Beyond Zomia: Merchants, Migrants, and States in the Highlands of Southwest China, 1600–1900
In his influential book, The Art of Not Being Governed (2009), James C. Scott popularized the notion of “Zomia,” referring to the highlands of Southwest China and Mainland Southeast Asia. Scott portrays the highlands as a refuge for people fleeing state-making projects in the valleys surrounding Zomia. In Scott’s work, the Ming and Qing empires in China serve as the quintessential lowland states. The four papers in this panel reconsider Scott’s theories through studies of the southwestern Chinese provinces of Guizhou, Yunnan, and Sichuan.
In different ways, the four papers call into question Scott’s assertion that the pattern he describes endured until after the mid-twentieth century, when large-scale transfers of lowland populations into Zomia occurred. All four presenters find important historical transformations in the period 1600-1900, particularly the projection of state power into Zomia. Fei describes a transformation of the political landscape in Guizhou and Sichuan resulting from the Ming campaign against Bozhou at turn of seventeenth century and the elimination of this native chieftaincy. Focusing on southern Guizhou, Herman perceives a state-sponsored “enclosure movement” transforming Miao Territory into Qing Chinese administrative units in the eighteenth century. Huang also highlights eighteenth-century changes, as the Qing state eliminated native chieftaincies and established government centers on plains within the highlands of Yunnan, followed by an influx of Chinese migrants. Likewise, Giersch sees the Qing as a period of transformative change in which state and merchants extended institutions of governance and commerce into the highlands of western Sichuan and southern Yunnan.
At the same time, the four papers further develop some important ideas that Scott puts forward in his book. Fei takes a closer look at transborder migration and trafficking among competing states in “Zomia,” and finds that female sexuality was a common trope of cross-border captivity. Inspired by Scott’s notion of “shatter zones,” Herman explores how people in the Miao Territory before the turn of the eighteenth century developed strategies to keep the Qing state and Chinese society at a distance. Huang takes one of Scott’s central ideas, that concentrating manpower in valleys was necessary for success of state-building projects, and applies it to valleys lying within the highlands of “Zomia.” Finally, Giersch focuses on the roles that highland peoples played in extracting raw materials for global trade, and in the process suggests that these people could play a central role in connecting “Zomia” to outside markets and states.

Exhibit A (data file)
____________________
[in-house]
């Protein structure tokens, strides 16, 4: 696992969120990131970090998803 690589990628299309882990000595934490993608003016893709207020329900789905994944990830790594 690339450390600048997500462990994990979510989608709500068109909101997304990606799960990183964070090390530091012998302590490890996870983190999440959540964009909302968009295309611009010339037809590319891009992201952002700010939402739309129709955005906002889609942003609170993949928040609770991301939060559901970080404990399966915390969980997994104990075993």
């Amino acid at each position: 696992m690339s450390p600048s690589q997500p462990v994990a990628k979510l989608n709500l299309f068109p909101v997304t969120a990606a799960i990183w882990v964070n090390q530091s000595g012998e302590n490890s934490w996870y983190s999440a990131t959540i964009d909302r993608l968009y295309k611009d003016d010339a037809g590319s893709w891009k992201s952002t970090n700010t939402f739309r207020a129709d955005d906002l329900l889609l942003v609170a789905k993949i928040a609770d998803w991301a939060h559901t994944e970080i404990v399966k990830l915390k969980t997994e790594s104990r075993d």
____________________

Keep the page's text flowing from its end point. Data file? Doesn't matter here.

The publication of Scott’s book has coincided with the appearance, during the past decade, of a number of important studies of China’s Southwest. One aim of this panel is to take stock of this new scholarship, which not only contributes to the field of late imperial China and offers new perspectives on the notion of “Zomia,” but also opens up new possibilities for the comparative study of borderlands. To this end, we have invited James F. Brooks, an expert on the North American Southwest borderlands in particular and more broadly in the comparative study of borderlands, to serve as discussant.